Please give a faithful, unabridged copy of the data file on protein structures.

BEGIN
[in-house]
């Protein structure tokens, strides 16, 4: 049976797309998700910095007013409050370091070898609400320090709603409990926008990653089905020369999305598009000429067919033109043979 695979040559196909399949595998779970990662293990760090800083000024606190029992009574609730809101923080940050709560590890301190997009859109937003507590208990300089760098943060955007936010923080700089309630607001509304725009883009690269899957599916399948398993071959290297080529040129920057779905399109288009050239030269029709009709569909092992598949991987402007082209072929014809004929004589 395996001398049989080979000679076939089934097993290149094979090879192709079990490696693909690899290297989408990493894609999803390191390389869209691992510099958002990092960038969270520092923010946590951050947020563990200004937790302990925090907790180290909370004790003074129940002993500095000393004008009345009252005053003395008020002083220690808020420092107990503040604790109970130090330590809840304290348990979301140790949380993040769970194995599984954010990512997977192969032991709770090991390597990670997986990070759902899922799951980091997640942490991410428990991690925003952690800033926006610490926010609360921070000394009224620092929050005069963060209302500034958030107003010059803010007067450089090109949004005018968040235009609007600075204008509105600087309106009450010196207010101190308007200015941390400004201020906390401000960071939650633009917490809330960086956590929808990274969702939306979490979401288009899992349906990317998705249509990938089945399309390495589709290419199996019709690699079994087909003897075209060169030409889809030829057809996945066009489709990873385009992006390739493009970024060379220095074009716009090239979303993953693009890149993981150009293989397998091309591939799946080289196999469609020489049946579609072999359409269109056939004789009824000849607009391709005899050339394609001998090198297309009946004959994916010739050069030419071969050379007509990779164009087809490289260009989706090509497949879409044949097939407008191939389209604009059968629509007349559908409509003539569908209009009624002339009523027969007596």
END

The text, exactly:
[in-house]
């Protein structure tokens, strides 16, 4: 049976797309998700910095007013409050370091070898609400320090709603409990926008990653089905020369999305598009000429067919033109043979 695979040559196909399949595998779970990662293990760090800083000024606190029992009574609730809101923080940050709560590890301190997009859109937003507590208990300089760098943060955007936010923080700089309630607001509304725009883009690269899957599916399948398993071959290297080529040129920057779905399109288009050239030269029709009709569909092992598949991987402007082209072929014809004929004589 395996001398049989080979000679076939089934097993290149094979090879192709079990490696693909690899290297989408990493894609999803390191390389869209691992510099958002990092960038969270520092923010946590951050947020563990200004937790302990925090907790180290909370004790003074129940002993500095000393004008009345009252005053003395008020002083220690808020420092107990503040604790109970130090330590809840304290348990979301140790949380993040769970194995599984954010990512997977192969032991709770090991390597990670997986990070759902899922799951980091997640942490991410428990991690925003952690800033926006610490926010609360921070000394009224620092929050005069963060209302500034958030107003010059803010007067450089090109949004005018968040235009609007600075204008509105600087309106009450010196207010101190308007200015941390400004201020906390401000960071939650633009917490809330960086956590929808990274969702939306979490979401288009899992349906990317998705249509990938089945399309390495589709290419199996019709690699079994087909003897075209060169030409889809030829057809996945066009489709990873385009992006390739493009970024060379220095074009716009090239979303993953693009890149993981150009293989397998091309591939799946080289196999469609020489049946579609072999359409269109056939004789009824000849607009391709005899050339394609001998090198297309009946004959994916010739050069030419071969050379007509990779164009087809490289260009989706090509497949879409044949097939407008191939389209604009059968629509007349559908409509003539569908209009009624002339009523027969007596």